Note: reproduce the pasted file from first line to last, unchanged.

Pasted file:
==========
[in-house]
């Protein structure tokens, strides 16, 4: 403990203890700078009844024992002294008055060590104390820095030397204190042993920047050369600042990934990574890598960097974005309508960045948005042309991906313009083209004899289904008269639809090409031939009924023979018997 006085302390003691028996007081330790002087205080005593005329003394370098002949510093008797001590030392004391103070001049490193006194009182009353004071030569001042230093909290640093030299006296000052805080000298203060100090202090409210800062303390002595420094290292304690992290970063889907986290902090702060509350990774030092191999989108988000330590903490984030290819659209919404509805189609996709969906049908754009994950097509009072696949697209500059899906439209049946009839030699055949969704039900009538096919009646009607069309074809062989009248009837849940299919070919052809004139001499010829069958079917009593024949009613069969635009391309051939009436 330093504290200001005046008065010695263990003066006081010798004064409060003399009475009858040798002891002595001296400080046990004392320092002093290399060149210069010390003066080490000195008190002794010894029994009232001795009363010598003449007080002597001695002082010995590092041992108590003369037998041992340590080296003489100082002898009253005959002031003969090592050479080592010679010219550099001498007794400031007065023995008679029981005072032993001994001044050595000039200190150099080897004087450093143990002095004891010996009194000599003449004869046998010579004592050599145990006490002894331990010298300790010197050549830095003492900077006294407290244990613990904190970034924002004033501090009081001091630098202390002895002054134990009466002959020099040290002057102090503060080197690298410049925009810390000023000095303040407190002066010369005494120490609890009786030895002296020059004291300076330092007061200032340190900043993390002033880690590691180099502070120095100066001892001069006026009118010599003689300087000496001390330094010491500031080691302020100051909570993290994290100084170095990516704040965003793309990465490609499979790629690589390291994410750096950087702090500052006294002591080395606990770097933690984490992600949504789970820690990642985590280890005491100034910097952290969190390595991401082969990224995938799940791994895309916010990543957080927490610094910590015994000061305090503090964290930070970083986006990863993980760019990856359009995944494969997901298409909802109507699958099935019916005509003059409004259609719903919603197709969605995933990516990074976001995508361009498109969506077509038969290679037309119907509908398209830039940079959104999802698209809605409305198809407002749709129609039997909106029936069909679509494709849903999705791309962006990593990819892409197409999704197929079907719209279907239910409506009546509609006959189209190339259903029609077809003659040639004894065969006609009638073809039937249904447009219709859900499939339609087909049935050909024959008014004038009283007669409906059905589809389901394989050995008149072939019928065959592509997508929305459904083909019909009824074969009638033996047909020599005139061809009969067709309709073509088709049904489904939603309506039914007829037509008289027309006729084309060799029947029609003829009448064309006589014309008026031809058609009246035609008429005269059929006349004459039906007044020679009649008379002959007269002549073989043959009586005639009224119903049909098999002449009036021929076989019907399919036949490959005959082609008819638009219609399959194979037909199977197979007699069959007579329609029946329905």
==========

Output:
[in-house]
């Protein structure tokens, strides 16, 4: 403990203890700078009844024992002294008055060590104390820095030397204190042993920047050369600042990934990574890598960097974005309508960045948005042309991906313009083209004899289904008269639809090409031939009924023979018997 006085302390003691028996007081330790002087205080005593005329003394370098002949510093008797001590030392004391103070001049490193006194009182009353004071030569001042230093909290640093030299006296000052805080000298203060100090202090409210800062303390002595420094290292304690992290970063889907986290902090702060509350990774030092191999989108988000330590903490984030290819659209919404509805189609996709969906049908754009994950097509009072696949697209500059899906439209049946009839030699055949969704039900009538096919009646009607069309074809062989009248009837849940299919070919052809004139001499010829069958079917009593024949009613069969635009391309051939009436 330093504290200001005046008065010695263990003066006081010798004064409060003399009475009858040798002891002595001296400080046990004392320092002093290399060149210069010390003066080490000195008190002794010894029994009232001795009363010598003449007080002597001695002082010995590092041992108590003369037998041992340590080296003489100082002898009253005959002031003969090592050479080592010679010219550099001498007794400031007065023995008679029981005072032993001994001044050595000039200190150099080897004087450093143990002095004891010996009194000599003449004869046998010579004592050599145990006490002894331990010298300790010197050549830095003492900077006294407290244990613990904190970034924002004033501090009081001091630098202390002895002054134990009466002959020099040290002057102090503060080197690298410049925009810390000023000095303040407190002066010369005494120490609890009786030895002296020059004291300076330092007061200032340190900043993390002033880690590691180099502070120095100066001892001069006026009118010599003689300087000496001390330094010491500031080691302020100051909570993290994290100084170095990516704040965003793309990465490609499979790629690589390291994410750096950087702090500052006294002591080395606990770097933690984490992600949504789970820690990642985590280890005491100034910097952290969190390595991401082969990224995938799940791994895309916010990543957080927490610094910590015994000061305090503090964290930070970083986006990863993980760019990856359009995944494969997901298409909802109507699958099935019916005509003059409004259609719903919603197709969605995933990516990074976001995508361009498109969506077509038969290679037309119907509908398209830039940079959104999802698209809605409305198809407002749709129609039997909106029936069909679509494709849903999705791309962006990593990819892409197409999704197929079907719209279907239910409506009546509609006959189209190339259903029609077809003659040639004894065969006609009638073809039937249904447009219709859900499939339609087909049935050909024959008014004038009283007669409906059905589809389901394989050995008149072939019928065959592509997508929305459904083909019909009824074969009638033996047909020599005139061809009969067709309709073509088709049904489904939603309506039914007829037509008289027309006729084309060799029947029609003829009448064309006589014309008026031809058609009246035609008429005269059929006349004459039906007044020679009649008379002959007269002549073989043959009586005639009224119903049909098999002449009036021929076989019907399919036949490959005959082609008819638009219609399959194979037909199977197979007699069959007579329609029946329905």